But earlier that morning, Patricia happened to meet a woman and her son. Patricia was surprised to learn that the woman’s son also had cancer, and had undergone radio therapy that had stunted his growth. This got Patricia thinking about chemotherapy’s less commonly known side effects, including infertility.
Though it was painfully awkward for both stepmom and stepson to discuss, Patricia suggested to Alex that he freeze his sperm, just in case he wanted to have children in the future. So, in the 1990s, he did exactly that.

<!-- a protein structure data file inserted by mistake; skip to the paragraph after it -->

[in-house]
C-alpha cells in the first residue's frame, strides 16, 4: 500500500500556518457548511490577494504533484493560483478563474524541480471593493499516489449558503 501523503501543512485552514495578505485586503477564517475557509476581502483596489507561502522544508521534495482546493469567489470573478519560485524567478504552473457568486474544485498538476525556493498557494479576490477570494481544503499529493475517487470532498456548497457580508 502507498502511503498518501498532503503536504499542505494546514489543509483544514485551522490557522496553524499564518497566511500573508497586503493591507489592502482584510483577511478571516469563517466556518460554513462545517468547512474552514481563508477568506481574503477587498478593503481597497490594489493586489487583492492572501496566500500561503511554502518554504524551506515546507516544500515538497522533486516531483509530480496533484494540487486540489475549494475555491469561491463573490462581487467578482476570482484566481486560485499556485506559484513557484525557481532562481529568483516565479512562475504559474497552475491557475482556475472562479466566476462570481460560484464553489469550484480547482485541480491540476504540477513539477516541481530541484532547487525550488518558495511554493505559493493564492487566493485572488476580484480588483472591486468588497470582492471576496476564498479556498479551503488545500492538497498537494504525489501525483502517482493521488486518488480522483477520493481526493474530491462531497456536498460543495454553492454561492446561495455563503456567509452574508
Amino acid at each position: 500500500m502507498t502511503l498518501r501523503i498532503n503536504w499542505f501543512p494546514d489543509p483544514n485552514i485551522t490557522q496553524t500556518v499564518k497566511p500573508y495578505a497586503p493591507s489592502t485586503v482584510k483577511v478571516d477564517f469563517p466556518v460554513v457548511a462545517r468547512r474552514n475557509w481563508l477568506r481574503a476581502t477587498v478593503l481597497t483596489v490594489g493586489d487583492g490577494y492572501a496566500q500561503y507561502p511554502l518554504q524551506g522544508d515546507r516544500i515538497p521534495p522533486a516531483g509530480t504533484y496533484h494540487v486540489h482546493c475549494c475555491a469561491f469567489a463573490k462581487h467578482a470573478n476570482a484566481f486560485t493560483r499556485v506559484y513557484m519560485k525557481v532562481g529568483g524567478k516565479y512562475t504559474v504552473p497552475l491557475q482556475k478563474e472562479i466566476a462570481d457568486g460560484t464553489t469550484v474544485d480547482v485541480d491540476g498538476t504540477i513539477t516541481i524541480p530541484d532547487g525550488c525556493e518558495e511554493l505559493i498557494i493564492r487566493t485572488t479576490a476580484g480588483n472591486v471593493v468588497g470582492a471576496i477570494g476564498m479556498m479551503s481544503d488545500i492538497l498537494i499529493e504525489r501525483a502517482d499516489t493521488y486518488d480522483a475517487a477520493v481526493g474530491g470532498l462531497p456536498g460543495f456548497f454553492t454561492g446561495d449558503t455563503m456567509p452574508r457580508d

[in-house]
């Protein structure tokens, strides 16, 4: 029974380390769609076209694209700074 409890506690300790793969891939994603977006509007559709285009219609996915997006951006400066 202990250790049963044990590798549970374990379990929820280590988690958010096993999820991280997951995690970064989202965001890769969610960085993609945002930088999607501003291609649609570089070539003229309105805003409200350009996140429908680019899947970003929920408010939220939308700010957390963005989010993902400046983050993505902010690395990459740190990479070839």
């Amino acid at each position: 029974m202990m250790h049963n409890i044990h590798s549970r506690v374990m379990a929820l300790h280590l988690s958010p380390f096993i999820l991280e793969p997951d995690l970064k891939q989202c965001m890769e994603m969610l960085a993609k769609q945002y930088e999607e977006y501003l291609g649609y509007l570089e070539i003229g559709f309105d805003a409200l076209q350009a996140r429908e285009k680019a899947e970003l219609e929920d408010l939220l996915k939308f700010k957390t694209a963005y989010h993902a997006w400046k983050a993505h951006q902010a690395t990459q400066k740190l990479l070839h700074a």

By the time he reached adulthood, Alex went into remission, never putting much thought into his frozen sperm.
Dr. Soto of the Sidney Children’s Hospital is on a mission to urge oncologists to educate their patients about the effects that chemotherapy has on fertility. She’s also campaigning to get federal government assistance for fertility storage and IVF treatments, both of which can be extremely costly.